Monday, January 7, 2008

Man Love Monday - Lord John and the Brotherhood of the Blade review

And now for the second part of my contribution to Man Love Monday...(if you still haven't checked out the awesomeness on lisabea's blog, make sure you do!)

Now we move to a more somber and serious story. I’m a longtime reader and fan of Diana Gabaldon’s Outlander books. When Lord John Grey showed up, I must admit that I wasn’t very fond of him. Mainly because he carried a torch for Jamie and I’m irrationally protective of Jamie. He’s Claire’s (and mine of course, but that doesn’t count), and I don’t want anyone else lusting after him. Like, I said…irrational. But since Lord John has started starring in his own series of mystery stories, my views on him have taken a complete turn.

I “read” Lord John and the Brotherhood of the Blade as an audiobook. There is something to be said about curling up in bed, in the darkness of the night and falling asleep gently to the sound of a story. Each night as I got further into the story and got to know Lord John better, the more I was intrigued by him. He’s a man of intense honor. A soldier who knows how to lead men and how to inspire loyalty. And yet, he must keep the most essential part of him a secret. I found it fascinating how LJ is both completely comfortable with his sexuality (in a conversation with a lover, he says that he’s never wished he was not gay) but yet completely in the closet. He HAS to be for the sake of his career, his family, and his very life. Being a gay man in 18th century England was not accepted. Indeed, there were repercussions far worse than simply being looked down upon. Dishonor, ruin, even prison and death.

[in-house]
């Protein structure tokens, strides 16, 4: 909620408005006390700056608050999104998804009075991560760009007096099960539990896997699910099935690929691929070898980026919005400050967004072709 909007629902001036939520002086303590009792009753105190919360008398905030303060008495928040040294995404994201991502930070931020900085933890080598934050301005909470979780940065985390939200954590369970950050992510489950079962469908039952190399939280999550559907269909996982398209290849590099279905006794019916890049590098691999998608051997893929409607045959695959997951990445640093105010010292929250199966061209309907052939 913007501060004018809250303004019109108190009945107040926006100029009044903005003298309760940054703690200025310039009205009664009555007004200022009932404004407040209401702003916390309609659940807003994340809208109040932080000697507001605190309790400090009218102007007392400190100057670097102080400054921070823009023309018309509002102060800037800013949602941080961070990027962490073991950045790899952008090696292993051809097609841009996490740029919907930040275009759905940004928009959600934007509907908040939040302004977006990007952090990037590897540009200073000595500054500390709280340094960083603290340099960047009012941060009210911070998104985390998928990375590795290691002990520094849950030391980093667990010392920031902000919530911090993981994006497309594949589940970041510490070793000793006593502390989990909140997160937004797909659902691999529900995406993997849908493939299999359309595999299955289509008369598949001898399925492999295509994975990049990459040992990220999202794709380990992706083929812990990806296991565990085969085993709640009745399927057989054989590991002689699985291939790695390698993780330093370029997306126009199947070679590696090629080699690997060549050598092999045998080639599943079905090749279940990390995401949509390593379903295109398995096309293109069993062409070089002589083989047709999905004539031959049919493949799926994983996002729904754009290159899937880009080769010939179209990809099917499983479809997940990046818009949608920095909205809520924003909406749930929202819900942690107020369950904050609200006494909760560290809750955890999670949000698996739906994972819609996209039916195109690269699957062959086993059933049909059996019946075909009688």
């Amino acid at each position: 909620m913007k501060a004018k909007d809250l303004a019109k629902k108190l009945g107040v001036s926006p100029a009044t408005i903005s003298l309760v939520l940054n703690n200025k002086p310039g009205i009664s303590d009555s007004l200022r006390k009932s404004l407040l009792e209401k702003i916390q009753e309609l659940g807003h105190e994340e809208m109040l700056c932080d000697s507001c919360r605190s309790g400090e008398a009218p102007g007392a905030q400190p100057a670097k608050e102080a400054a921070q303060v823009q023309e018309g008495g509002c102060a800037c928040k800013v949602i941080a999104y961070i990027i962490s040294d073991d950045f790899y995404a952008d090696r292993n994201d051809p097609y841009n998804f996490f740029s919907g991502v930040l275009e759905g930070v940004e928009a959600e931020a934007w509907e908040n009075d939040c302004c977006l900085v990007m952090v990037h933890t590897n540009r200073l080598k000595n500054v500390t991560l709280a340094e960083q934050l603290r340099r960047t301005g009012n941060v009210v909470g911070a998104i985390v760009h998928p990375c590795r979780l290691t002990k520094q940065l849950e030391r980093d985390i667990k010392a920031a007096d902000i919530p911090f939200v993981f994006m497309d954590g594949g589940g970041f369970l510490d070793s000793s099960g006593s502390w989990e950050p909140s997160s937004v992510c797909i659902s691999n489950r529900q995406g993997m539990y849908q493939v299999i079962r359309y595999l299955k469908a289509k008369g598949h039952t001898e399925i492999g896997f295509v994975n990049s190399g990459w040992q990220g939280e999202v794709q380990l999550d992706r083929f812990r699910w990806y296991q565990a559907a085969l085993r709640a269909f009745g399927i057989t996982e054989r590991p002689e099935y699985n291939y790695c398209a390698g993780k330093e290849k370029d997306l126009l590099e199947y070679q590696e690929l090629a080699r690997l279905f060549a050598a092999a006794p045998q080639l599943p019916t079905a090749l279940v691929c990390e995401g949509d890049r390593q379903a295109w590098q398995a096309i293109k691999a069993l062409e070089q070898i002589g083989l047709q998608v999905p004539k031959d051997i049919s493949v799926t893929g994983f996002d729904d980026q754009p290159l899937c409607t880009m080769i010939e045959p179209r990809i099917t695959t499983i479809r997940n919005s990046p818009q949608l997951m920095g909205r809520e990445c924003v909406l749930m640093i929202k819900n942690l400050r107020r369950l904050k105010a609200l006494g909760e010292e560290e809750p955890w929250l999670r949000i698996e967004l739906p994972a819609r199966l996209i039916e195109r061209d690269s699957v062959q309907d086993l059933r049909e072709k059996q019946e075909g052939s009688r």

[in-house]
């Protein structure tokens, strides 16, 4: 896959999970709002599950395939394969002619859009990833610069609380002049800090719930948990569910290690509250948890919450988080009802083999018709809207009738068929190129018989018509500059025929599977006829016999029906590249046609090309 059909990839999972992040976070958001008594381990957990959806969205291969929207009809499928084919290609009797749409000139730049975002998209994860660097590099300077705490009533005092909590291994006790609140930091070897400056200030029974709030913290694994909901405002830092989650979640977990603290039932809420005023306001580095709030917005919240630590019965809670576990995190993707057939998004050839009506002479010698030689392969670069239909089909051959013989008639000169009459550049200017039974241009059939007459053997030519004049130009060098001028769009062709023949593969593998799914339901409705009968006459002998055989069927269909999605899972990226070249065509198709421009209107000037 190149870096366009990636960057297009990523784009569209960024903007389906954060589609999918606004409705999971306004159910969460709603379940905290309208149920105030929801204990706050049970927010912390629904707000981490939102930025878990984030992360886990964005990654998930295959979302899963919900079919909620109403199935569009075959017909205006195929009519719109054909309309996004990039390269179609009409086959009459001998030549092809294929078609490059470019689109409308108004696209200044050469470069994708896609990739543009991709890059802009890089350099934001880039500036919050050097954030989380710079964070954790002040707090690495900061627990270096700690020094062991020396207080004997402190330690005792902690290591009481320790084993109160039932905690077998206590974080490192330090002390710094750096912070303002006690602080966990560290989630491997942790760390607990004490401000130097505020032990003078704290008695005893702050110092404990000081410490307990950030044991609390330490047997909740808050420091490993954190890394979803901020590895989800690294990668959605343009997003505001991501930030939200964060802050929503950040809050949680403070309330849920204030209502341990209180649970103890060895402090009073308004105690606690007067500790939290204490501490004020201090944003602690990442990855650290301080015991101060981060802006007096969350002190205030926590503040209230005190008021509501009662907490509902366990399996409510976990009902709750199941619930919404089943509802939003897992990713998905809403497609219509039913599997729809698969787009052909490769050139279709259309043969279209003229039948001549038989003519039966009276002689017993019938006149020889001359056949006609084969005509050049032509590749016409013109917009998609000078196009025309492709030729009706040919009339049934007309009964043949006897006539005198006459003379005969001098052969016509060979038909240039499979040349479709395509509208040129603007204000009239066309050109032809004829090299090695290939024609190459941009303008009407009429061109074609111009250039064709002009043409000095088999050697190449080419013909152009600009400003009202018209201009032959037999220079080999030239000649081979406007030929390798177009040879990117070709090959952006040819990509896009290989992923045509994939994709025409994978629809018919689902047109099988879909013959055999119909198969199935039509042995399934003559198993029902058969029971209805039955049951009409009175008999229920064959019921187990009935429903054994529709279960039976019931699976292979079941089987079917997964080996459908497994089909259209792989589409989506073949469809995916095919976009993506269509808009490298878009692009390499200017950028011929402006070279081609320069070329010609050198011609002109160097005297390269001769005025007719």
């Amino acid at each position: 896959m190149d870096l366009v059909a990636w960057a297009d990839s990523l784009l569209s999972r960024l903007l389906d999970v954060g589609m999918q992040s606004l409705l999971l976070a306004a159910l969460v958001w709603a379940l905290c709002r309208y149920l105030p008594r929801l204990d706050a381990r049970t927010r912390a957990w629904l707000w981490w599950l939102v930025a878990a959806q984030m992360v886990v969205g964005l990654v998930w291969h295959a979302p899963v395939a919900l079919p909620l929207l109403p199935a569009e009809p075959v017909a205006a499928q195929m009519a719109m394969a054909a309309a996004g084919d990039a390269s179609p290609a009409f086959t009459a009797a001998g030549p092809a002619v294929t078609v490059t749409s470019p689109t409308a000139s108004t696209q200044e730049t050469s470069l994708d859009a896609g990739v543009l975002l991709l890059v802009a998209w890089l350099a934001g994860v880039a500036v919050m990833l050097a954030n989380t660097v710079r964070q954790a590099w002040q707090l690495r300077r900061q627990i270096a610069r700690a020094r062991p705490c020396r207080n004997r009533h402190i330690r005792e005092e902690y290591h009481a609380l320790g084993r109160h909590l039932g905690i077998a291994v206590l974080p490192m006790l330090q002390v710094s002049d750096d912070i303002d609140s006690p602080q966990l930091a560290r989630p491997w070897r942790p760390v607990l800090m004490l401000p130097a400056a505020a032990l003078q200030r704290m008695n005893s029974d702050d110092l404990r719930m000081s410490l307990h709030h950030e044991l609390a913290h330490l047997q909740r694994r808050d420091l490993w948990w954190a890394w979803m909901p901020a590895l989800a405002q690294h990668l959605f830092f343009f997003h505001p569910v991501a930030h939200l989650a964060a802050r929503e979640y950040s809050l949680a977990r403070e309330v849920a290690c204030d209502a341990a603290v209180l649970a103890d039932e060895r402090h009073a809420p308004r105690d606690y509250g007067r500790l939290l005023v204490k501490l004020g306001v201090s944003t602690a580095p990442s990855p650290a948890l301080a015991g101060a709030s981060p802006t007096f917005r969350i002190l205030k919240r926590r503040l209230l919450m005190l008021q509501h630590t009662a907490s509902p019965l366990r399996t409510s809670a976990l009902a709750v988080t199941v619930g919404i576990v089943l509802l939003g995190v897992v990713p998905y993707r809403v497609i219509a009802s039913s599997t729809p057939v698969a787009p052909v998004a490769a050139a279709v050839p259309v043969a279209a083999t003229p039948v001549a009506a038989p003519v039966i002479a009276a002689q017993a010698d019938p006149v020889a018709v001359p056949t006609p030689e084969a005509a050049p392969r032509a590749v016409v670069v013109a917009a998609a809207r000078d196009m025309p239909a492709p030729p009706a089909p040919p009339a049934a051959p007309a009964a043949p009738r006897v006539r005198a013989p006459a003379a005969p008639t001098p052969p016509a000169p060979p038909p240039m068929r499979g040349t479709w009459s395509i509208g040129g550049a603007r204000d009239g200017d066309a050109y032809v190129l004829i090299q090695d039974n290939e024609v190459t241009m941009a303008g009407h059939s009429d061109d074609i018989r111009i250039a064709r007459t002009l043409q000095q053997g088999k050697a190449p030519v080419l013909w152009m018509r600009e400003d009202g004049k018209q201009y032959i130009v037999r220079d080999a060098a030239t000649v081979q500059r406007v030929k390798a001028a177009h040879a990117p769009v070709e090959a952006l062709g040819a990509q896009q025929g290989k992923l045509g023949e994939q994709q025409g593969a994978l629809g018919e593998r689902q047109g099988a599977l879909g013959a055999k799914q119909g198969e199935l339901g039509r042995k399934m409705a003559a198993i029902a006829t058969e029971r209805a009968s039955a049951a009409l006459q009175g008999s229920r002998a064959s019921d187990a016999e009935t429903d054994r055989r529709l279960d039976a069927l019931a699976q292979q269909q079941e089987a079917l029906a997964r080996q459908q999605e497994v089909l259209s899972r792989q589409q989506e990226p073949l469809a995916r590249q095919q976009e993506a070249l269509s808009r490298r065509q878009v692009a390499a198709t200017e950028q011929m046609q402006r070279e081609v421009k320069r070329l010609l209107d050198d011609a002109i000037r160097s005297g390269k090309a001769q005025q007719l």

This book is not a romance novel but does contain romantic elements. As far as the actual plot of the story is concerned, it is like any good Gabaldon tale. Long and seemingly meandering but everything falls together in the end. Long ago, the death of Lord John’s father cast a shadow of scandal over the entire family. Although it was accepted a suicide, LJ is certain that it was in fact murder and new information prompts him to undertake a quiet investigation. In the meantime, his regiment is preparing to reenter the war in mainland Europe, he embarks on a new love affair and all the while manages to balance everything with his trademark wit, grace and dry sense of humor that makes him such a memorable character. Something that I particularly enjoyed was the delicate and unspoken dance of words, gestures and double meanings that serve to convey meaning between himself and other gay men right in plain view of everyone. For an excellent example, check out the following excerpt.

As it happened, I was listening to this book at the same time I was reading My Fair Captain. The juxtaposition of gay men in an open society vs. gay men in a closeted society was really quite interesting. It made me very sad that Lord John would never be able to openly experience a loving relationship with a partner of his choice. By the end of the book, I was aching for him and what seemed to be a lonely future stretching before him. I know that Gabaldon isn't finished with him yet and he still has a role to play in the Outlander books, so I'll continue to hope that he finds some measure of happiness. And I'll continue to have a little crush on him.



lisabea said...


Great review, Sula. I cannot wait to read this book. My wish is that maybe JL will find a time portal and be sent, mysteriously and magically, to Regelence. There he will be able to do his detectoring with one of the yummy brother princes...No? Oh well.

Marg said...

I am reading Lord John and the Hand of Devils at the moment, having read Brotherhood of the Blade a couple of months ago. I think Gabaldon does an amazing job of portraying Lord Johns relationships, especially of how clandestine everything needs to be at that time in history.

Katie(babs) said...

I have always had a tender spot for John, especially as he and Jamie would play chess in the jail. And even though John could have forced him to do what he wanted, John was always very aware that he rather have Jamie as his friend than nothing at all.